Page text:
Rent Control Nationwide Legislative Update
Rent regulation continues to generate significant attention across the country. While there have been many bills and ballot measures promoted on this issue, the outcomes of these legislative measures continue to vary widely.
In Tennessee, Governor Bill Haslam signed HB1143 into law, and in Wisconsin, Governor Scott Walker ratified AB770. Both bills preempt mandatory inclusionary zoning. Unfortunately, legislation in Louisiana to preempt mandatory set-aside requirements for new housing development (SB462) was vetoed by Governor John Bel Edwards; however, the Governor did leave the door open to signing such a bill into law during the 2019 session if no municipality in Louisiana adopts mandatory inclusionary zoning by 2019.
In other states that have been weighing rent control, it appears that attempts to enact price controls on rental housing are failing to garner the support necessary to move forward. Legislation that would have created statewide rent stabilization policies in Hawaii, SB2980 and HB2575, have been defeated for the year.
Meanwhile in the Constitution State, HB5376 failed to progress forward in the Connecticut legislature. This measure that would have limited rent increases for property owners who have received, or are receiving, state financial assistance for the construction rehabilitation or renovation of multifamily dwellings.
Minnesota lawmakers defeated HF4351, HF4346, HF2929 and SF3080, which would have repealed rent control preemption. Unfortunately, legislation that would have strengthened the state’s ban on price controls for rental housing—HF4300, HF4284, HF4099 and HF4289—failed to pass the legislature. An omnibus budget bill that would have strengthened the state prohibition against rent control, HF3656, managed to pass the legislature, but was vetoed by Governor Mark Dayton.
Overall, while many state bills that would either implement or repeal state prohibitions on rent regulation have been trounced, proponents of rent control have managed to make headway on a statewide ballot measure to repeal Costa-Hawkins in California.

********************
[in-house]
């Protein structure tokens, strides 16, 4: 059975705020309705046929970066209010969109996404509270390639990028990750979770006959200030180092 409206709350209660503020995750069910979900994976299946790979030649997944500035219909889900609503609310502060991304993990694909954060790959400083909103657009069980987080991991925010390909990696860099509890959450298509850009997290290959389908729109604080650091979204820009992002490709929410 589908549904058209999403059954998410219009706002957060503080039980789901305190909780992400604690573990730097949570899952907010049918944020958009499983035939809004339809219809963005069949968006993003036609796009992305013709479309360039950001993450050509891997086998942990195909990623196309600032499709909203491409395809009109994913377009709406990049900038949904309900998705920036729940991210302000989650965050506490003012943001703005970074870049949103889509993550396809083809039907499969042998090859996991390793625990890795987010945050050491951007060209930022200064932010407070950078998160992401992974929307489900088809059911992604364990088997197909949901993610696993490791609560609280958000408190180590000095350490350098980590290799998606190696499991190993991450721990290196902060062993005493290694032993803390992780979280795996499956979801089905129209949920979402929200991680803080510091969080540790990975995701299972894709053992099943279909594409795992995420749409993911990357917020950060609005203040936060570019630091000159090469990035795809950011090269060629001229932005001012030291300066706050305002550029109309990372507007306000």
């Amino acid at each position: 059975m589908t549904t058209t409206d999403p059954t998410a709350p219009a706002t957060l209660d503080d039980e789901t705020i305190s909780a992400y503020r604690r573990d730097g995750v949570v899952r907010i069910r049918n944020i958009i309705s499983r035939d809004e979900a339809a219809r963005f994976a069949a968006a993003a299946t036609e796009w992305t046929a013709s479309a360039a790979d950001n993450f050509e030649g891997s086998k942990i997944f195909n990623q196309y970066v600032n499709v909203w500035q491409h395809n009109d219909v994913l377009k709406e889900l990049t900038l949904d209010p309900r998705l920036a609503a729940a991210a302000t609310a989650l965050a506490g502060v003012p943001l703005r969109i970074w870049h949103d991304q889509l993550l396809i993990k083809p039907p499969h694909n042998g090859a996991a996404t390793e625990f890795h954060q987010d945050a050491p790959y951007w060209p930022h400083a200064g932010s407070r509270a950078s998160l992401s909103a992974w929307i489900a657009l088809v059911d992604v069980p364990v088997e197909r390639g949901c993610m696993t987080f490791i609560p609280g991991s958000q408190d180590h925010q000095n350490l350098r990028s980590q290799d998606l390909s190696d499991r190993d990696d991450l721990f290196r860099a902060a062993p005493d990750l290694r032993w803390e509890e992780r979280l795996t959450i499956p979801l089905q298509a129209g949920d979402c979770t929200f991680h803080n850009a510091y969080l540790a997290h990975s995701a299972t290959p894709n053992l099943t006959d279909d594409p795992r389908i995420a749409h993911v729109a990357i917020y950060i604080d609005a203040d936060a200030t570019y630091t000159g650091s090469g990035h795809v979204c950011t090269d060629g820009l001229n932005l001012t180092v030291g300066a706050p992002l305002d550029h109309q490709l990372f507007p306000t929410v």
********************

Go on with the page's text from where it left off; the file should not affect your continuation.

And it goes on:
On June 15, California Secretary of State Alex Padilla announced that the so-called “Affordable Housing Act” had qualified for the November statewide ballot. This measure will be listed as Proposition 10 on the ballot.
Developments regarding rent control are not confined to the state legislatures, it has also been capturing attention at the local level.
In the California cities of National City, Pomona and once again, Santa Rosa, tenants’ rights activists are organizing to get rent control on the ballot. Initially, National City responded to the proposal by filing a lawsuit to try and block the proposed initiative; however, the municipality recently announced that it would be dropping it’s lawsuit now that the ballot measure has qualified for the November ballot. Thankfully, the rent control proposals in Inglewood, Long Beach and Pasadena failed to obtain enough signatures to qualify. It also appears that the proposed initiative to curtail and roll back rent control in Mountain View is unlikely to qualify for the ballot—an unfortunate set-back for property owners in the city.
Activity pertaining to rent regulation isn’t limited to the West Coast. A task force commissioned by Pittsburgh has unveiled a list of recommendations that includes mandatory inclusionary zoning.
This issue very much remains in flux at the state and local level. NAA is continuing to track these proposals at they develop. To aid our affiliates and members, we are exploring additional resources to help combat rent control and mandatory inclusionary zoning. As these materials are created and finalized, we will be sure to notify members so they can take advantage of these documents.
If you are aware of a state bill or local proposal addressing rent regulations, please contact Robert Melvin, Manager of Government Affairs.